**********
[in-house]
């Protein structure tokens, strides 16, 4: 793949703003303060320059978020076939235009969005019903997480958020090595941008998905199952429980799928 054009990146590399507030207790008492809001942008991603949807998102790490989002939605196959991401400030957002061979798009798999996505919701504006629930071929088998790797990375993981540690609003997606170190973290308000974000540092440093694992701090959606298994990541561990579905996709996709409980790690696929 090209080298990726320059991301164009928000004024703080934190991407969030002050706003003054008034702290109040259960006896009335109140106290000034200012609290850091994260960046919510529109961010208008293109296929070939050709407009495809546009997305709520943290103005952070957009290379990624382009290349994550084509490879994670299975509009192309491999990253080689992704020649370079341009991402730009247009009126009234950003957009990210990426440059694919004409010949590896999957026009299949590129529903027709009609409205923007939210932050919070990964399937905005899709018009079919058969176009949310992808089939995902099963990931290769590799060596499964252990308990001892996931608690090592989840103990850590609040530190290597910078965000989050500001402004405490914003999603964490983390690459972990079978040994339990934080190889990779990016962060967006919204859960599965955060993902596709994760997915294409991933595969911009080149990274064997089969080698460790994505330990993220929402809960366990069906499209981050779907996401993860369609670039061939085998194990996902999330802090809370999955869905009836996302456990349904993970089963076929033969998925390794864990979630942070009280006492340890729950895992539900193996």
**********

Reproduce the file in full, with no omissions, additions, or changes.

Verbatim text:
[in-house]
């Protein structure tokens, strides 16, 4: 793949703003303060320059978020076939235009969005019903997480958020090595941008998905199952429980799928 054009990146590399507030207790008492809001942008991603949807998102790490989002939605196959991401400030957002061979798009798999996505919701504006629930071929088998790797990375993981540690609003997606170190973290308000974000540092440093694992701090959606298994990541561990579905996709996709409980790690696929 090209080298990726320059991301164009928000004024703080934190991407969030002050706003003054008034702290109040259960006896009335109140106290000034200012609290850091994260960046919510529109961010208008293109296929070939050709407009495809546009997305709520943290103005952070957009290379990624382009290349994550084509490879994670299975509009192309491999990253080689992704020649370079341009991402730009247009009126009234950003957009990210990426440059694919004409010949590896999957026009299949590129529903027709009609409205923007939210932050919070990964399937905005899709018009079919058969176009949310992808089939995902099963990931290769590799060596499964252990308990001892996931608690090592989840103990850590609040530190290597910078965000989050500001402004405490914003999603964490983390690459972990079978040994339990934080190889990779990016962060967006919204859960599965955060993902596709994760997915294409991933595969911009080149990274064997089969080698460790994505330990993220929402809960366990069906499209981050779907996401993860369609670039061939085998194990996902999330802090809370999955869905009836996302456990349904993970089963076929033969998925390794864990979630942070009280006492340890729950895992539900193996």